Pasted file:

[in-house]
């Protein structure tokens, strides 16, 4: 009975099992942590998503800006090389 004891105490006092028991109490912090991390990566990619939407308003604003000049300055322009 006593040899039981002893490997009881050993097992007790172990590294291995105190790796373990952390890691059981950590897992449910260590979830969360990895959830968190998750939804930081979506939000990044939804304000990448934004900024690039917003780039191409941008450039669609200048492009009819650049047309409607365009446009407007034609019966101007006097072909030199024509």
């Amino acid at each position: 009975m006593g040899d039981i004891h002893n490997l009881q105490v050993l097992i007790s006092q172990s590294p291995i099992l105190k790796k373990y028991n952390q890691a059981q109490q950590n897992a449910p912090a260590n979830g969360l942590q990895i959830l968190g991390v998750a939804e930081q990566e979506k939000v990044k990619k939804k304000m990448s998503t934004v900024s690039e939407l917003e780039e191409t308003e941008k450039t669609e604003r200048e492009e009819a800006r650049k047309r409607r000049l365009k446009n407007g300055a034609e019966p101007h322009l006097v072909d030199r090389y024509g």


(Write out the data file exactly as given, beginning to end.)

[in-house]
């Protein structure tokens, strides 16, 4: 009975099992942590998503800006090389 004891105490006092028991109490912090991390990566990619939407308003604003000049300055322009 006593040899039981002893490997009881050993097992007790172990590294291995105190790796373990952390890691059981950590897992449910260590979830969360990895959830968190998750939804930081979506939000990044939804304000990448934004900024690039917003780039191409941008450039669609200048492009009819650049047309409607365009446009407007034609019966101007006097072909030199024509």
């Amino acid at each position: 009975m006593g040899d039981i004891h002893n490997l009881q105490v050993l097992i007790s006092q172990s590294p291995i099992l105190k790796k373990y028991n952390q890691a059981q109490q950590n897992a449910p912090a260590n979830g969360l942590q990895i959830l968190g991390v998750a939804e930081q990566e979506k939000v990044k990619k939804k304000m990448s998503t934004v900024s690039e939407l917003e780039e191409t308003e941008k450039t669609e604003r200048e492009e009819a800006r650049k047309r409607r000049l365009k446009n407007g300055a034609e019966p101007h322009l006097v072909d030199r090389y024509g």